Thursday, December 18, 2008
public for life
So there's this funny new show on HBO called Summer Heights High, about an Australian public high school. One of the characters on the show is Ja'mie, a private school girl on a sort of private/public exchange program. Ja'mie is very privileged, and very sheltered, and is constantly making this kind of cringe-inducing, off-hand insult to public school. It's really funny, and for me, uncomfortably true. I've encountered a lot of private school kids like Ja'mie, and while it's satire, it's actually verrrrry close to reality. You kind of get used to it, but you kind of don't, and for people like me who are not only not ashamed of our public education, but actively proud of and happy with it, it can be unbearable. To put it to you as simply as I can, I am the person I am in large part because I went to a public school. My education is imprinted on who I am, over and over again.
What I was really thinking about, when watching the first few episodes of that show, was bloggers.
It's interesting that people who spend so much time in introspection and thought can be so unthinking sometimes. You often find yourself, when reading blogs, saying "how can a person who wrote post X, which was so smart, write something so dumb?" This is almost a constant complaint in my comments, so it's not like I don't know the other side. I just find, over and over again, that dependably smart, respectful people treat public schools and those of us who are products of them with the most callous, casual degradation you can imagine. It's like the character Ja'mie, a combination of extraordinary lack of tact and respect with an almost sublime lack of self-knowledge. Over and over again, when discussing any kind of educational policy, bloggers make off-hand insults that really sting, without seeming to understand that anyone could take such a thing personally. It's not so much the disagreement about the value of public school, but the inability to understand that there are people who prize their public school educations. I suspect, actually, it's similar to the feeling many religious people have when they feel that their religion is being casually or thoughtlessly disrespected. Added to the insult is the assumption that no one could be insulted.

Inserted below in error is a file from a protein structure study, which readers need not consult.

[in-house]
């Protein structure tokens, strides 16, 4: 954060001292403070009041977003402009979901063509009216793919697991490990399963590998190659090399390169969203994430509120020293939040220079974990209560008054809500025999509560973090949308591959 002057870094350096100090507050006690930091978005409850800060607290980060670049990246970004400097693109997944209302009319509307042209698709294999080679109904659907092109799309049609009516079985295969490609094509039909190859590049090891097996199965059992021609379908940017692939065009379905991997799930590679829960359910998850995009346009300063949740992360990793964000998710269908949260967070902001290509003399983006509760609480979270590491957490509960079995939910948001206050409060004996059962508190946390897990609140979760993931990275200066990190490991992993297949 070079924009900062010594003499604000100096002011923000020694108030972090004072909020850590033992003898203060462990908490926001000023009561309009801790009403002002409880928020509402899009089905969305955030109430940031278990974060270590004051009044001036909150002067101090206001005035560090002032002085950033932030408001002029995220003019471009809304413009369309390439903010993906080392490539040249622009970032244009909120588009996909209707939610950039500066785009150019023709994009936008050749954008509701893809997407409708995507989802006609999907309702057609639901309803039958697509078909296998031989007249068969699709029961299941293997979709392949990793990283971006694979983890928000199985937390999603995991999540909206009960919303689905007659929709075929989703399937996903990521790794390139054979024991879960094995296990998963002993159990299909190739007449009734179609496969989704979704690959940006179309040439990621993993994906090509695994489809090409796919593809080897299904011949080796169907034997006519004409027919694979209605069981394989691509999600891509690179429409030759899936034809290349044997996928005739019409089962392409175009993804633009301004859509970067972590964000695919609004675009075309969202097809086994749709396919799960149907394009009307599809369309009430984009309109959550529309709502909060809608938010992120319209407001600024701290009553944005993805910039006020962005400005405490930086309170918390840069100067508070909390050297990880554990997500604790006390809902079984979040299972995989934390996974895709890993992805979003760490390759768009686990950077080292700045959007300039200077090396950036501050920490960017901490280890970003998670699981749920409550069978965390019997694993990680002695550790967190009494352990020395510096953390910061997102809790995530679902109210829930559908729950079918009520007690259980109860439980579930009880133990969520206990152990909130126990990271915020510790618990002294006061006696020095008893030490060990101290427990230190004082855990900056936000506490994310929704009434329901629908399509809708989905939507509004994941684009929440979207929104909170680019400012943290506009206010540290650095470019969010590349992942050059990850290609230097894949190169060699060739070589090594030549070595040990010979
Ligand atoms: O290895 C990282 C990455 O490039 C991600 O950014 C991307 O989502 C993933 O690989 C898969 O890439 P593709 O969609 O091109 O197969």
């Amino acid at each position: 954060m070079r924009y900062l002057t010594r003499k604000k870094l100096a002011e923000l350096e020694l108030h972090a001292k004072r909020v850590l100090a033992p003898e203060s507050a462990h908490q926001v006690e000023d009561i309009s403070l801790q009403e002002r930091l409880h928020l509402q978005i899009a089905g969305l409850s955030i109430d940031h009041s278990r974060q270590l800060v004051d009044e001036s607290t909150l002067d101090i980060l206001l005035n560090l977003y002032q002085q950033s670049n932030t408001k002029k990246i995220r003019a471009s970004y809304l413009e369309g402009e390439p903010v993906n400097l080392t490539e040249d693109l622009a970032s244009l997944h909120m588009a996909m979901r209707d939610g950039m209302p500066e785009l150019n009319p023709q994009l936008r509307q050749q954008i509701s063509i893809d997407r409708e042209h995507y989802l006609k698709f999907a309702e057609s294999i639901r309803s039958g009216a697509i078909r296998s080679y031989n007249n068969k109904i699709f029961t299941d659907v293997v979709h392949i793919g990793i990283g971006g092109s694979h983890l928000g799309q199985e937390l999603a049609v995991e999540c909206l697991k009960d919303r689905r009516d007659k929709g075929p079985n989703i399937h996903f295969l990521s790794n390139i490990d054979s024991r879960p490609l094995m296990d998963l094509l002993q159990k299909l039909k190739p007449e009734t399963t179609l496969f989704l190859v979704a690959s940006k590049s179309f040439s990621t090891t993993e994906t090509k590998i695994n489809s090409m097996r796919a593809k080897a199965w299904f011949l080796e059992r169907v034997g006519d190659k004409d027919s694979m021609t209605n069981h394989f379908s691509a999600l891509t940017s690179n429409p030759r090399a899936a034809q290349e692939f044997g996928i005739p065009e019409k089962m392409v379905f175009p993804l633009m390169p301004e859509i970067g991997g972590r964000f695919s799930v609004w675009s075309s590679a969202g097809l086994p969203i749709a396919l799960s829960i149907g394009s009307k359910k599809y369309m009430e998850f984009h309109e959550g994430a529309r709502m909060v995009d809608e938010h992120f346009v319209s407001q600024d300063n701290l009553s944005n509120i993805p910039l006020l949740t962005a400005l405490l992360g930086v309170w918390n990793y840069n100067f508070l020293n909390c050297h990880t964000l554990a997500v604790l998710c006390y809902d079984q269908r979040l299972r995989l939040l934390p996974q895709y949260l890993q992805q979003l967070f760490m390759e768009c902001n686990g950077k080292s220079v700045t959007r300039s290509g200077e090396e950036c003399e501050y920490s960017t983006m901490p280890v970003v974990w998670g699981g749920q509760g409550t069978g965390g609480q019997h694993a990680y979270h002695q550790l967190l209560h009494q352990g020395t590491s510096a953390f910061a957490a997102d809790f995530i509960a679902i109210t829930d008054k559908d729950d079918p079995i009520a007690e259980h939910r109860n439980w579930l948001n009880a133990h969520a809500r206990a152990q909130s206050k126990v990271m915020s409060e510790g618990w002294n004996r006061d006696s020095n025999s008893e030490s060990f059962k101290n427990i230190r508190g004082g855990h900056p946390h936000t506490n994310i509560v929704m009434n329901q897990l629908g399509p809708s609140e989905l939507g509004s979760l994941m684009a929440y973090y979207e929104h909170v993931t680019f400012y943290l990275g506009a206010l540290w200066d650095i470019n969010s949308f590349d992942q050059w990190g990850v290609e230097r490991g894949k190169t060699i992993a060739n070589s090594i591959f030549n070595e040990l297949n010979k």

Because of the vast diversity of opinions and ideologies represented online, we tend to forget that there are certain demographic trends within blogs, particularly among the blogs who have been given the legitimacy and weight of establishment media. Many bloggers, to be blunt, grew up in privilege, and many people who grew up in privilege went to private school. I don't begrudge anyone having gone to private school at all; that would be stupid, particularly considering very few of us get to choose where we go to school. But going to private school, particularly an elite private school, does create the conditions necessary for someone to have the kind of boneheaded conception of public schools that you see a lot online. And I do see it alot, even among bloggers I generally respect. It's pretty simply a matter of the unknown and bad press, and you end up with a cadre of smart people who think every public school has crumbling buildings, shoddy books, legions of gangs and violence and a crack pipe in every classroom. It's ugly.
All of this has policy ramifications. As someone who is an ardent supporter of public education, and a committed opponent of vouchers, one of the most frustrating aspects of the conversation is the amount of work done by completely unfounded and unsupported notions about widespread public school failure. Simply put, a huge difficulty in our discussion on education is really paralyzing lack of reliable data on which schools are succeeding and which are failing. We just don't know, really, how many school districts are reliably good, how many reliably bad, and we really don't know about individual school quality within those districts. But when I argue education policy, again and again I find foes of public education allowing the assumption that any given public school has to be shitty to carry their water for them. This is made especially frustrating by the fact that these are often people who are usually very circumspect in the way that they construct data, and would never countenance an opposing argument that relied on so much assuming and anecdotal evidence. But when it comes to public school, where it benefits them, they can just talk as if it's safe to assume that any given public school is probably no good, and certainly worse than a private alternative. It's a failure of elementary good faith argument and analysis.
Well, you can support any policy position you want, and if you think public education is filled with criminals and failures, you can argue away. But when it comes to more personal dimensions of judgment, let me say to you: if you aren't one of us, you can't understand us, you don't know us and you can't judge us. I'm glad people are happy with their private education and I'll never assume that anyone who went to private school has any particular failings at all. But when people intimate, even without meaning to, that public school kids must be more violent or less intelligent or less achieved, they're just wrong, and I'm here to say so. I think about my public high school-- cheerful, racous, alive, diverse in every sense, smart and capable, and filled with dedicated employees, and I couldn't be happier. So there!